Now, it is 11 years later and I am happy to say that Ranger is still with us. At almost 14, he definitely moves slower. He has severe arthritis in his knees that makes it tough to climb into the boys’ beds and go up and down stairs. His stubbly little tail still wags and he’ll chase his toys when feeling frisky. He is healthy and happy except for his knees so we strive to keep him comfortable. Through the years we have had other dogs as well that we acquired through combining households when I married and the stray who showed up on my porch and never left- a three-legged, one-eyed border collie we named “Lucky” was with us til about age 13. He was the sweet one who hated the mail man and delivery people in general. He could also break out of almost any fence I put up which led to many interesting chases and encounters. Usually, he broke out of the fence to get to the front door or to chase the mail man. It was his one fault, he was perfect except for that. We have also had Velvet the Rabbit and Aubie the Cat.
Since I settled into this house and am home more, I thought it was a good time to look at getting a younger, more active dog. Ranger is, and always has been, extremely tolerant of the kids’ attention, but it’s harder for him now. Andrew, my eight year old, loves all animals and wants to play with Ranger all the time whether Ranger wants to play or not. Ranger has been used to having other dogs around and I think he’s missed his little “pack” since Lucky died. Anthony needs to run for soccer and is much more likely to do it if he has someone to do it with, a big dog would be perfect. And so the quest began. I made the mistake of involving Andrew in the search via Petfinder for a new dog to add to our family. We wanted an adult that needed to be adopted, but that would be young enough and big enough to participate in activities with the family. They had to be dog-friendly and get along with Ranger. There were dozens of dogs that met the criteria. So who did we end up with?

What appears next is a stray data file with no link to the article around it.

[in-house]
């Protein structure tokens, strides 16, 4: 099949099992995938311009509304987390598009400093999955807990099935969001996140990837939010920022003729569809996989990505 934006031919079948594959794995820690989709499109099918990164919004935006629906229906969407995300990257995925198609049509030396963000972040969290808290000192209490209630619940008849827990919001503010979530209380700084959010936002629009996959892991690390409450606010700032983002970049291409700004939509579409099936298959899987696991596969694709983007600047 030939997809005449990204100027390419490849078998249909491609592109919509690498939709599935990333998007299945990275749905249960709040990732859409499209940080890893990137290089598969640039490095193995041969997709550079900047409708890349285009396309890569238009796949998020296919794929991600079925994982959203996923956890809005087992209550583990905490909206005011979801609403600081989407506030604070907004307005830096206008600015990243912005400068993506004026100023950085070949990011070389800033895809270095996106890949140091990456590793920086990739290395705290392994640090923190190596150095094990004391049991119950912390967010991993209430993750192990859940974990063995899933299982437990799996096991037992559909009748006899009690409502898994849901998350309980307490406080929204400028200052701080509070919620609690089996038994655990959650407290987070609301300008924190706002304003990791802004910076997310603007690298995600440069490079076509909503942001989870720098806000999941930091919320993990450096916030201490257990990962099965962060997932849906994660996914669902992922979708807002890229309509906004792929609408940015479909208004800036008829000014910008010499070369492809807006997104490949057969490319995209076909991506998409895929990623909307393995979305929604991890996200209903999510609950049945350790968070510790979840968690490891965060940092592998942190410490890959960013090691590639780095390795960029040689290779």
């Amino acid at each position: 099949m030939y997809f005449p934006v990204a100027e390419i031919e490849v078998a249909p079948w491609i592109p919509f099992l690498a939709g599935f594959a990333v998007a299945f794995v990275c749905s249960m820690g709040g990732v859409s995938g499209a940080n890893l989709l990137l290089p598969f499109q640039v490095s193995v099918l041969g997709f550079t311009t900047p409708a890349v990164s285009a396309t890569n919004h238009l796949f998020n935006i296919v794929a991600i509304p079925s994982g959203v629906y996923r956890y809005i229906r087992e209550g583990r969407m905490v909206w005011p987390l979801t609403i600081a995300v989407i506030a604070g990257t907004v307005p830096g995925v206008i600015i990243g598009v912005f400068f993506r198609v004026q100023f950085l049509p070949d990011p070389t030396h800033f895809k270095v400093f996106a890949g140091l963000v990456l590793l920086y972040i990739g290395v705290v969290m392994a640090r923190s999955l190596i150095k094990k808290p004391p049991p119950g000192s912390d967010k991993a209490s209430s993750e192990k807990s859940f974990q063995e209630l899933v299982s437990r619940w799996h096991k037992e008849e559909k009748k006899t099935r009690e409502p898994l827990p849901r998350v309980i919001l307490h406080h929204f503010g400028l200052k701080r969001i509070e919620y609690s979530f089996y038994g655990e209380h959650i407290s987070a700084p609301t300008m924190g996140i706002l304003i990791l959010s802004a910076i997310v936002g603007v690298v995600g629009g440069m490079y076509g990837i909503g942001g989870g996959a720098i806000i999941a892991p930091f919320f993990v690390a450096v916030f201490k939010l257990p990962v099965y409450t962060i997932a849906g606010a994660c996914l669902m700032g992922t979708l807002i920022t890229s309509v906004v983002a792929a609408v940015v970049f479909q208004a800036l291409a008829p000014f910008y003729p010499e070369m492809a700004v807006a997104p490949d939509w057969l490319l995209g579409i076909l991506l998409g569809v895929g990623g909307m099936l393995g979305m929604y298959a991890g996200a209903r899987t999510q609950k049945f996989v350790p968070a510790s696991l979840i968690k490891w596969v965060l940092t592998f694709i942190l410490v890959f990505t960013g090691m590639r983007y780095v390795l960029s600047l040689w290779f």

We are now the proud owners of “Dunkin”, the geriatric stray beagle. How did this happen?? Do not take a sensitive 8 year old through a tour of dogs that need homes. After seeing Dunkin’s picture and reading about him, I ended up with a small, blonde boys sitting on my bed with his piggy bank, offering to pay to adopt Dunkin because “he needs a good home and we can give him one.” So, I made my arguments. I showed him shiny “new” dogs and talked about fetch and Frisbee and long walks. My little boy could only picture the old dog that needed a home. So I contacted the shelter, arranged for a meeting (without the boy…I learned that lesson!), brought Ranger with me, and soon Dunkin arrived. He is a very sweet dog. He actually seems older than Ranger, though his estimated age is about 10. He makes grunting noises all the time…when he sleeps, when he walks, when he poops. Andrew is delighted with his new old dog. Both dogs go out for brief walks to the bus stop and to potty in the yard. I don’t worry about chasing them down or them taking off. They both need some supervision going up and down stairs to prevent falls. They seem to totter around together happily. They have to go out more often than Ranger used to and Dunkin and I are still figuring out a signaling system to reduce accidents.
While my goal was to give my son a playmate, I think he got something more. He is happy that he helped give an old dog a new forever home and I am proud of his unselfishness.